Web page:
In December 1989 American TV critics sat down to review the first season of yet another dysfunctional family sitcom ready to fight its corner in the already packed-out TV schedules. Squaring up to compete against its prime time peers was the debut episode of the fledgling Fox network’s newest comedy The Simpsons. Revolving around strange looking characters with distinct overbites and yellow skin, ‘Simpsons Roasting On an Open Fire’ heralded the arrival of a TV show that was about to take over the world on a scale that Hank Scorpio could only dream of.
Only a small handful of media outlets reviewed these early episodes. Fortunately several are collected over at Metacritic. The site itself has had to dig two reviews out of the Wayback Machine. Yet what does survive of the critical reaction to the first season of The Simpsons makes for fascinating reading almost 30 years on. Given how embedded the show is within contemporary popular culture it’s hard to fathom that there was a time when TV existed without it.
‘Marriage is like a coffin, and each kid is another nail’
Most early reviewers compared the series to popular family-oriented live-action comedies that dominated the airwaves of the late 1980’s. Time magazine assessed the American TV landscape of the decade’s tail end as one divided firmly between the ‘sweet wholesome TV clans’ of The Cosby Show on one end, and the ‘depraved and offensive’ characters of shows like Married… With Children on the other.
The popularity of these latter shows irked critics. Time argued that America’s airwaves were saturated with ‘anti-family’ sitcoms. They were vehicles for exploring ‘the squalid underbelly of domestic life’. A subversive form of Generation X entertainment whose scornful cynicism seeped through the ‘romantic picture’ of the American family that had dominated the nation’s TV for decades.
For Time magazine The Simpsons offered viewers something different. Groening and his team had created a show which was ‘much closer to recognizable human life’. It balanced the ‘savvy wit’ of anti-family shows with an ‘oddly touching’ solidarity more suited to TV’s idealised families.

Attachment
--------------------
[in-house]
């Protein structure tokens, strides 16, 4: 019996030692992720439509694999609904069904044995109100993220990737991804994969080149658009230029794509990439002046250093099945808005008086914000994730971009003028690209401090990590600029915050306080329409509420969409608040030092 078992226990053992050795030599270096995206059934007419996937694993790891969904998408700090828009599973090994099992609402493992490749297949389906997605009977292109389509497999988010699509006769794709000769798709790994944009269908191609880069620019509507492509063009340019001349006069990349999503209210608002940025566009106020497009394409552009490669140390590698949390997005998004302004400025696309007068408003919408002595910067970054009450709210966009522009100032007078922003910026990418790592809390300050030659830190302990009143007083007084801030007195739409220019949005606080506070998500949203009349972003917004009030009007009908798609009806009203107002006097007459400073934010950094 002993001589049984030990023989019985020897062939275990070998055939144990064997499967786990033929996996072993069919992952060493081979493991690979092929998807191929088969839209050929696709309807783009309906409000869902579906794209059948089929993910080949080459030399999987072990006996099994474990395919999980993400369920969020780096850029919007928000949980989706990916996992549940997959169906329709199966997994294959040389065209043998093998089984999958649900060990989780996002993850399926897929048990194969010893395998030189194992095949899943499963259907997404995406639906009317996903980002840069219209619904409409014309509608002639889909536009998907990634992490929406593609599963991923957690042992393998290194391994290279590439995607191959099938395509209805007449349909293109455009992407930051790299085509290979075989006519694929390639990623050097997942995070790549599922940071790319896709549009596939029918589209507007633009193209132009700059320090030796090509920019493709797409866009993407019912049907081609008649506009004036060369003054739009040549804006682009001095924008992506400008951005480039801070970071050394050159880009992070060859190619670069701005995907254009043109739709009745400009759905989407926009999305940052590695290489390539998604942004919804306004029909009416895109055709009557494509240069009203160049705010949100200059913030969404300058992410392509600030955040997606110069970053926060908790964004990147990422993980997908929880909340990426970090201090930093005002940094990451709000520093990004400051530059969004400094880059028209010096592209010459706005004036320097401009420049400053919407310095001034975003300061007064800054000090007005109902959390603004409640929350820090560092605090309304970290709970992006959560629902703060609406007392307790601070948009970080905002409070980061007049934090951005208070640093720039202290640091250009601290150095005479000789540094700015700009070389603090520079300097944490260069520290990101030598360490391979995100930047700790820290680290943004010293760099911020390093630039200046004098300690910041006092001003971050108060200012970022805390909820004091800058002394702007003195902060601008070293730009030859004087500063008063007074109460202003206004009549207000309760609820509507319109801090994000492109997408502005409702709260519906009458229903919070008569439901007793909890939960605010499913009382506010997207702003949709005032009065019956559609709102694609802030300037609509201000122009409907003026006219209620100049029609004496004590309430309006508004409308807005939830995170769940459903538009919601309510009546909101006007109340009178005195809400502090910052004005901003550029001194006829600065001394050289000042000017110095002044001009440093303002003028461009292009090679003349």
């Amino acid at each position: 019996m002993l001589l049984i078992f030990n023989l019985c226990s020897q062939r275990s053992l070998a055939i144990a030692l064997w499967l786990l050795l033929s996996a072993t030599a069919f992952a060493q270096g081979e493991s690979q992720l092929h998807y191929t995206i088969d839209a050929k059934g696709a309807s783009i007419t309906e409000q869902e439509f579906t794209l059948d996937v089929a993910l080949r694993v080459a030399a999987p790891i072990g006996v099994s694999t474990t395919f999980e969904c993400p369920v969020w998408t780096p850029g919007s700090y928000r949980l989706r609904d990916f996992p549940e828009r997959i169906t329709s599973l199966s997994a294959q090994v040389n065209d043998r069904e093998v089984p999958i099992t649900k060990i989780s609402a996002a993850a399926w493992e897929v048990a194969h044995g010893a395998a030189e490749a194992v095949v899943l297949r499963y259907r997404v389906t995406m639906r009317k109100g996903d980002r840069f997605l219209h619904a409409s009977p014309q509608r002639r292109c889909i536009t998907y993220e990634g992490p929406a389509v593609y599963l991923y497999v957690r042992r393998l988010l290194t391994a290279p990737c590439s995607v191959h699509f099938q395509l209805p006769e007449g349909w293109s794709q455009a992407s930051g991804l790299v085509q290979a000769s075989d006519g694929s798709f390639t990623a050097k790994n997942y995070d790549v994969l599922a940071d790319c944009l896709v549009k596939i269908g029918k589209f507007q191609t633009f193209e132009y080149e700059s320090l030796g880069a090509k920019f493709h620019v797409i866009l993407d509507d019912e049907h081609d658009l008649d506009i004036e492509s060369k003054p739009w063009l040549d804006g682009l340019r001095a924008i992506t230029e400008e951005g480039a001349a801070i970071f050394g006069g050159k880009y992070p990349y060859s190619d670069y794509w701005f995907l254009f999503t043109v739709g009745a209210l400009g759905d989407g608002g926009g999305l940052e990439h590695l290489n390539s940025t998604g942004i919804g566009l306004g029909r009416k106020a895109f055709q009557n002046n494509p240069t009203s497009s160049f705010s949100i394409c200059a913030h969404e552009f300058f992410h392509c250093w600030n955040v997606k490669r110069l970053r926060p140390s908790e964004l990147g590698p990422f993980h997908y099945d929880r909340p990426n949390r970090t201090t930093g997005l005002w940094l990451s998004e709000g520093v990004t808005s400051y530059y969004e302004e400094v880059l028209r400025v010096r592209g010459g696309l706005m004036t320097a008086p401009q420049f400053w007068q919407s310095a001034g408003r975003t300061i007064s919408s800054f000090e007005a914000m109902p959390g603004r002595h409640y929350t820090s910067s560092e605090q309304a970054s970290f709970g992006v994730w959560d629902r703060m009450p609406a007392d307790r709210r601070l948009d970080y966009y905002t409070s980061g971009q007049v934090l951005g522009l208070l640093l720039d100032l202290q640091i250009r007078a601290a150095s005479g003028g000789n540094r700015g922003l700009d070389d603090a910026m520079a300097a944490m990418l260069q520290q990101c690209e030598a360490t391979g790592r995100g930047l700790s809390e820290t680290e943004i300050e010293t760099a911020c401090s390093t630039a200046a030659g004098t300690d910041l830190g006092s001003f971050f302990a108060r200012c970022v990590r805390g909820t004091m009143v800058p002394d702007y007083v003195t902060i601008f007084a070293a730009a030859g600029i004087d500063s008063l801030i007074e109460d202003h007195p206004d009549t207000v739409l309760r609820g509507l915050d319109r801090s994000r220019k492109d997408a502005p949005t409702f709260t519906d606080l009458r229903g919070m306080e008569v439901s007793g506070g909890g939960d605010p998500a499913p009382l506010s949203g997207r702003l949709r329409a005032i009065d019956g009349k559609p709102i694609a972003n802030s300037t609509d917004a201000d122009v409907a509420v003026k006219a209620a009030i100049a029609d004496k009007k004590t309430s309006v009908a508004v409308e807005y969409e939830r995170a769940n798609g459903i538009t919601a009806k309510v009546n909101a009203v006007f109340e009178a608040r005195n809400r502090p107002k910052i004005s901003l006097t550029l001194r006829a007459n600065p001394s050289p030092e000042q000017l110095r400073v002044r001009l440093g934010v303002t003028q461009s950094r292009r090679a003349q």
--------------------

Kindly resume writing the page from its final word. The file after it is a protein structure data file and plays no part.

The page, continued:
The New York Times also took the same line, arguing that The Simpsons were ‘just about everything that most television families are not’. Entertainment Weekly likewise triumphantly proclaimed Homer and co to be ‘the American family at its most complicated, drawn as simple cartoons.’ These four-fingered freaks exhibited ‘personalities and motives more vivid and detailed than the vast majority of sitcoms featuring flesh-and-blood actors’. The Simpsons was a ‘neat paradox’ of simple animation and complex themes, which helped it achieve phenomenal success against the live-action offerings of the other big networks.
Cynicism and sincerity should have been grappling with one another like Homer’s hands around Bart’s neck. Instead they were blended together perfectly by smart writing that was grounded in an everyday reality that reflected that of its viewers. The first family of Springfield confronted their social and economic hardships with a scathing sense of humour and unbreakable solidarity.
‘Cartoons are just stupid drawings that give you a cheap laugh…’
The show’s satirical undercurrents also left a lasting impression. The Simpsons debuted towards the end of the Cold War, a context that wasn’t lost on its reviewers who were impressed with how the writing team mined humour from the conflict’s ideological battleground.